Electric cars are increasingly prevalent along these shores, and with their growing popularity, it is expected that incentives will naturally diminish. However, during the unveiling of the 2024 Budget, Finance Minister Michael McGrath affirmed that certain measures will remain in effect, while others will gradually phase out over the coming years.
The key alteration to Ireland's electric vehicle (EV) incentives is the reduction in the grant for purchasing a new electric vehicle, which previously reached up to €5,000. As of January 1, 2024, the maximum grant has decreased to €3,500 for qualifying vehicles.
To qualify, a vehicle must be fully electric, fall into the M1 (passenger car) category, and have a cost ranging from €18,000 to €60,000. This cost includes optional extras, paint, and delivery charges but excludes grants or rebates. Vehicles exceeding this price range are ineligible for grants, while those priced lower will see a reduced grant in line with the vehicle's cost.
For instance, an EV priced between €14,000 and €15,000 is eligible for a €1,500 grant. The grant increases to €2,000 for cars costing €15,000-€16,000 and rises further to €2,500 for cars priced €16,000-€17,000. The full grant structure is outlined in the table below.
Additionally, government incentives for EV buyers include Vehicle Registration Tax (VRT) relief. While VRT for high-emission vehicles remains high, the relief scheme for reasonably priced electric cars has been extended until the end of 2025. EVs with a purchase price below €40,000 remain exempt from VRT, with buyers of vehicles costing between €40,000 and €50,000 receiving partial relief. Vehicles exceeding €50,000 do not benefit from VRT reduction, although EV drivers still pay less VRT compared to other power sources due to emissions-based rates.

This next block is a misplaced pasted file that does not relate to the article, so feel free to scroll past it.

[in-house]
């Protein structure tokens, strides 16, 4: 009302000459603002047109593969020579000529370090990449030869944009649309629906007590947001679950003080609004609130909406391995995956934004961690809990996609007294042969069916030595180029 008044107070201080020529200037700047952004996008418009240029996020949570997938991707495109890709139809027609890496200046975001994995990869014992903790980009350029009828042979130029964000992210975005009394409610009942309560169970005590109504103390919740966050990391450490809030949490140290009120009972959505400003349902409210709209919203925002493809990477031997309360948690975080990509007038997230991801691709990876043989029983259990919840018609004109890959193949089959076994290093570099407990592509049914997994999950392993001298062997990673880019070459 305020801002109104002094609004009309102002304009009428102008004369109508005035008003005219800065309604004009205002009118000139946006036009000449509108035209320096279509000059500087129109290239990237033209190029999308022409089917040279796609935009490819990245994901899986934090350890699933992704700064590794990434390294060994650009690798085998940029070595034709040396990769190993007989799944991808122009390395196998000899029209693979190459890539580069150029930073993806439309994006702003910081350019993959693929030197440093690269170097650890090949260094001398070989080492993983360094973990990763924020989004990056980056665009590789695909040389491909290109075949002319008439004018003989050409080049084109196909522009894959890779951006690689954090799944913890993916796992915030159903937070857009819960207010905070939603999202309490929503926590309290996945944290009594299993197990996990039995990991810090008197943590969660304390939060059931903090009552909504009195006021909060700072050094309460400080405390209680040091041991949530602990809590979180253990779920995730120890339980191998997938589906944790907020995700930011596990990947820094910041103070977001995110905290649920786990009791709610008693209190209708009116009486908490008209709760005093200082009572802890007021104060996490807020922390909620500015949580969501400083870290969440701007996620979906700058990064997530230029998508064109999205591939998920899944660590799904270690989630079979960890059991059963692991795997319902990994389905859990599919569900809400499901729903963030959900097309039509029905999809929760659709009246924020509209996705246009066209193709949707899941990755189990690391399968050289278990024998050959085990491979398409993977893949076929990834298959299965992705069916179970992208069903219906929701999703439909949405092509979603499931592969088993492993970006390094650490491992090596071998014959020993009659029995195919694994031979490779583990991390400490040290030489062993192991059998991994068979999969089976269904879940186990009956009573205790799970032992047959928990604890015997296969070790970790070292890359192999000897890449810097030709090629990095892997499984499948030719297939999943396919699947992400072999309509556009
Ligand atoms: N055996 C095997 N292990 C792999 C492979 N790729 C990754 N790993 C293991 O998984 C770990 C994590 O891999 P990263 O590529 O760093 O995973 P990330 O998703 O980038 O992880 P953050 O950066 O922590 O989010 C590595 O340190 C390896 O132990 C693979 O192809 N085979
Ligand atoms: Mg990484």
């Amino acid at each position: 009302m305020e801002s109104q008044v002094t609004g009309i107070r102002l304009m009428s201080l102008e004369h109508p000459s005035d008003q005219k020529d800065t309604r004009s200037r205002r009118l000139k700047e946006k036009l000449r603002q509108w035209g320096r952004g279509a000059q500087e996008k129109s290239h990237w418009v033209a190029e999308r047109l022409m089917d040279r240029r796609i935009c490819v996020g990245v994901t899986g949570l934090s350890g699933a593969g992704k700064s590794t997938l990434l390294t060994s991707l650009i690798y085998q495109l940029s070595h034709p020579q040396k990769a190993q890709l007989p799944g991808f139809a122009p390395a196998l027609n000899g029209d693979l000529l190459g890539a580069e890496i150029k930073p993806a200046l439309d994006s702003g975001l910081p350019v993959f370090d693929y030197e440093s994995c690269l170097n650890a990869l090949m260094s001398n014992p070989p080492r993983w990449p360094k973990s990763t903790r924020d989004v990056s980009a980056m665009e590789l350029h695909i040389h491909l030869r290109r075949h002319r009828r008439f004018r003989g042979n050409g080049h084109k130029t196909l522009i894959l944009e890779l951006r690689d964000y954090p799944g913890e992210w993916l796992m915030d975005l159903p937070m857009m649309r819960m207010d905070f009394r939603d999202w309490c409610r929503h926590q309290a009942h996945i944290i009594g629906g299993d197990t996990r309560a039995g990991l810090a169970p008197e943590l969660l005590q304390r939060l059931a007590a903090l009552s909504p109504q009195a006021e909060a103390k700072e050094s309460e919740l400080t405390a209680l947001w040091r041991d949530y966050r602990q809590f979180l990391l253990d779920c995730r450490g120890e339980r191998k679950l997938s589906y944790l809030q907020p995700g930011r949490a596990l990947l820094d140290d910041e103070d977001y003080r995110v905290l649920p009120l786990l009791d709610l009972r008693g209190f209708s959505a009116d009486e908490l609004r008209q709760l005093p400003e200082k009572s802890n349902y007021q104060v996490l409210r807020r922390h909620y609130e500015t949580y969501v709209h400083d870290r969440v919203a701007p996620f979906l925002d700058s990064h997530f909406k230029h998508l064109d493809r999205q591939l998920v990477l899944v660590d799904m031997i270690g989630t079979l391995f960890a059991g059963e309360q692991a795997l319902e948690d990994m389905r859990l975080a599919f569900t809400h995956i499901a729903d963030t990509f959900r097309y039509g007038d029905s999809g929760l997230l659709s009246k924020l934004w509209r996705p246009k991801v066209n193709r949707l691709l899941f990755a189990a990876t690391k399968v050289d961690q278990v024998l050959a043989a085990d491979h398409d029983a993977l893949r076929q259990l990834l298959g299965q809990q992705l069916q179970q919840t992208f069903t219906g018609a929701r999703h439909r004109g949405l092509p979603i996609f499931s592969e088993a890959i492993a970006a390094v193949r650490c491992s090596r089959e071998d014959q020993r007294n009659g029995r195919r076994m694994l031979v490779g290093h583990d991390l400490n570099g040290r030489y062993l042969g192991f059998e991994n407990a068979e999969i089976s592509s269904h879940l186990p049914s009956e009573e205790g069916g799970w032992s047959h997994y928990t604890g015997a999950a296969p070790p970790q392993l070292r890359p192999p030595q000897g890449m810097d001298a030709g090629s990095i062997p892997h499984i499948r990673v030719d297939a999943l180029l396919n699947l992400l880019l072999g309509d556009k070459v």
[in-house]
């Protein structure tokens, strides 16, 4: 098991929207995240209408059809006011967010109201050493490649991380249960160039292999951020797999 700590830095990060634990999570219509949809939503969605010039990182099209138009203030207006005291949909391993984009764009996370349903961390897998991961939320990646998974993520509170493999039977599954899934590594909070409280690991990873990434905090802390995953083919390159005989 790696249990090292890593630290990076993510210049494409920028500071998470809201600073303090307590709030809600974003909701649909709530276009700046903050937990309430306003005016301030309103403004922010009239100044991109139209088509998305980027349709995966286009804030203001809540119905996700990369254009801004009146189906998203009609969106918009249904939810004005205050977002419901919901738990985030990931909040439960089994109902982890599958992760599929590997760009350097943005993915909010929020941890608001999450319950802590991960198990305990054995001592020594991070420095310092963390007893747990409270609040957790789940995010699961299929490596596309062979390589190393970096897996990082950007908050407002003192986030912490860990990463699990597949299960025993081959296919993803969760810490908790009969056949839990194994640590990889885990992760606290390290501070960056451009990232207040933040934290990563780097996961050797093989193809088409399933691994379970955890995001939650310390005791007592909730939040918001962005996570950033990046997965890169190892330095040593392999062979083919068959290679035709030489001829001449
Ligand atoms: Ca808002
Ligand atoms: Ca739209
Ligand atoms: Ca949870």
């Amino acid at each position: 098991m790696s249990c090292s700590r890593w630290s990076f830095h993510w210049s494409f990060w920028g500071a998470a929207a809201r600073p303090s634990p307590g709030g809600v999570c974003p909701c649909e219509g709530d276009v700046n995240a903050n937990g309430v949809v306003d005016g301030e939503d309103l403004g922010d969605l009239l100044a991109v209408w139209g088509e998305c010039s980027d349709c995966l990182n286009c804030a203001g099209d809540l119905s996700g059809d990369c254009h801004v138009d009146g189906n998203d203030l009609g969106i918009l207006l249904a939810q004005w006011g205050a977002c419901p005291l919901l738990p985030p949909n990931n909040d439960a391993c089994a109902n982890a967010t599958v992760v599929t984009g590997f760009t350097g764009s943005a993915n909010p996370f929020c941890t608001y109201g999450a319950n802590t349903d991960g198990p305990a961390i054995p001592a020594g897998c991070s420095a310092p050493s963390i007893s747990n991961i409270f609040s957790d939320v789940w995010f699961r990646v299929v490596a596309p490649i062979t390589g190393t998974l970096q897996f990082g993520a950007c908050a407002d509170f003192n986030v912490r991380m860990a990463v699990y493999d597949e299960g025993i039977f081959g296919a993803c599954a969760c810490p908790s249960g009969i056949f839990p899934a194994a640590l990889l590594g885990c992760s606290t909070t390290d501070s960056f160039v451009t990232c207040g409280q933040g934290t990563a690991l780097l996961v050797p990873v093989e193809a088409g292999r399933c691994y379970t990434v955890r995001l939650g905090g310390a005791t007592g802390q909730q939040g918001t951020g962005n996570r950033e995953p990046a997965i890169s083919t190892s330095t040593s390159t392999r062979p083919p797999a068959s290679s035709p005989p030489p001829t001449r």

The Benefit-in-Kind (BIK) tax breaks for EV drivers have been extended, with a €10,000 deduction from the Original Market Value (OMV) continuing through 2024. An additional €35,000 deduction applies to cars available in 2023, 2024, and 2025. In summary, drivers of cars with an OMV below €45,000 pay no BIK tax on vehicles available in 2023 and 2024, with higher OMV vehicles only paying BIK on the amount above €45,000. The OMV deduction decreases in the following years, reaching €10,000 by 2027. Despite this reduction, EVs will still incur less BIK than similarly priced combustion-powered vehicles due to emissions-based tax rates.
The Low Emission Vehicle Toll Incentive (LEVTI), introduced in 2018 to encourage low- and zero-emission vehicle use through toll discounts, ended earlier than scheduled on November 1, 2023, due to high demand. Consequently, all private vehicles must now pay the full toll price.
For those charging electric cars at home, the grant offered by the Sustainable Energy Authority of Ireland (SEAI) has decreased from up to €600 to €300, with eligibility contingent on meeting specific criteria.